I am a British author, journalist and literary critic, based in Budapest. I write for The Economist, The Times, Monocle and numerous other publications and I review thrillers for the Financial Times. I started work as a foreign correspondent in 1991, covering the collapse of Comunism and the Yugoslav wars. I have worked in more than 30 countries and enjoyed some hair-raising adventures along the way.
I have written seven non-fiction books, including the best-selling Hitler's Secret Bankers which exposed Swiss economic complicity with the Third Reich and which was short-listed for the Orwell Prize; a biography of Slobodan Milosevic, now regarded as the standard work on his life and City of Oranges: Arabs and Jews in Jaffa, which tells the story of the Israeli-Palestinian conflict through the lives of Arab and Jewish families and which was shortlisted for the Jewish Quarterly Wingate Prize. My book on the United Nations' failure to confront genocide: Complicity with Evil: the United Nations in the Age of Modern Genocide was ranked as 'Outstanding' by the American Association of University Presses. My most recent non-fiction work is The Believers: How America fell for Bernard Madoff's $65 billion investment scam, which was a Book of the Year in the Sunday Telegraph.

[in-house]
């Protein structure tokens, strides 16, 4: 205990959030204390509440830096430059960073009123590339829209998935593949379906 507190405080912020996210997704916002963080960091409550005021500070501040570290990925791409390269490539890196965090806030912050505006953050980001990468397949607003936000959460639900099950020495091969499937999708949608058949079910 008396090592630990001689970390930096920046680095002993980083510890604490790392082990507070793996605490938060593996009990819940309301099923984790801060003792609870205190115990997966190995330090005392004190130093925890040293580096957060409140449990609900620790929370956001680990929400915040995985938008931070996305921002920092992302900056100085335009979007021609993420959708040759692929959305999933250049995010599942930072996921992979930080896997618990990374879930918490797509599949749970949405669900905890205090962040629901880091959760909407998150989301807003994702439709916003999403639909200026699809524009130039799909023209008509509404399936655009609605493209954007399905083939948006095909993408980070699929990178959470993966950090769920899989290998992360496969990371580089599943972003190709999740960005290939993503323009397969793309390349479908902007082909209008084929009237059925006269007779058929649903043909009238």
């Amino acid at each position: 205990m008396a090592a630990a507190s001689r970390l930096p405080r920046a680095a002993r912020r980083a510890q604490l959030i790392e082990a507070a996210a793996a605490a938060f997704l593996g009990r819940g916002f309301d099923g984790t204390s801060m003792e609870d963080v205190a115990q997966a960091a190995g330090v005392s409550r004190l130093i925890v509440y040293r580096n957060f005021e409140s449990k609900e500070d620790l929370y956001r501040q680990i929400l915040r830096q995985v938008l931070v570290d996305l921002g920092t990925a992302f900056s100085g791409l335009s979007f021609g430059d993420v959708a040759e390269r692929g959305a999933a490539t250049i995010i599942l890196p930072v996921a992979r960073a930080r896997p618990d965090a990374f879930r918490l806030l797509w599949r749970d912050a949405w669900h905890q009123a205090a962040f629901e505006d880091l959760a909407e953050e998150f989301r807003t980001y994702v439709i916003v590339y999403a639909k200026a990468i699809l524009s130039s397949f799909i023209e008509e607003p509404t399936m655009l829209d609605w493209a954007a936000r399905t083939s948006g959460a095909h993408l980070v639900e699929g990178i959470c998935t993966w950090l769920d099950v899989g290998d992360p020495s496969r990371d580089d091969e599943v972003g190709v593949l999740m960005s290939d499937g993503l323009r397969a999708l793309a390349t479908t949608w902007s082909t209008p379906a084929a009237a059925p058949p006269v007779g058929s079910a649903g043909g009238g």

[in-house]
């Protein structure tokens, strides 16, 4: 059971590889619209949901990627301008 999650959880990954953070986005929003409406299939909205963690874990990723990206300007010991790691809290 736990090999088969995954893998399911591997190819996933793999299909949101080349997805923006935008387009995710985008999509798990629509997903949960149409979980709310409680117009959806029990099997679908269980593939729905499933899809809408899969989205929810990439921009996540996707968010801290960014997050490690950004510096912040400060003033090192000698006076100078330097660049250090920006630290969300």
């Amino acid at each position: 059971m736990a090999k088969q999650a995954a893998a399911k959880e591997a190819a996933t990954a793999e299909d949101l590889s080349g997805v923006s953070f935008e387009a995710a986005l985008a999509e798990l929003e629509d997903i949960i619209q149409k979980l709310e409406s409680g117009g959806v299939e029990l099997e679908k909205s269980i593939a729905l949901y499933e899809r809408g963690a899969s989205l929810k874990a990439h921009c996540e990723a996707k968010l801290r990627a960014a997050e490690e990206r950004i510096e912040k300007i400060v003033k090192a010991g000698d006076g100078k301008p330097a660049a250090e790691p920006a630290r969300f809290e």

My first novel, The Budapest Protocol has just been republished by Beautiful Books. It's a conspiracy thriller set during the election campaign for the first president of Europe. The Budapest Protocol is fiction but was inspired by fact - a 1944 US intelligence document known as the Red House Report that revealed the secret Nazi plans for the Fourth Reich. Read more in The Mail on Sunday and The Times. The Budapest Protocol is getting some great reviews and has been published in Hungarian, Dutch, Polish and Portuguese. Translation rights have also been sold in Serbia and Slovakia.
My latest thriller, The Geneva Option, is represented by Elizabeth Sheinkman at Curtis Brown.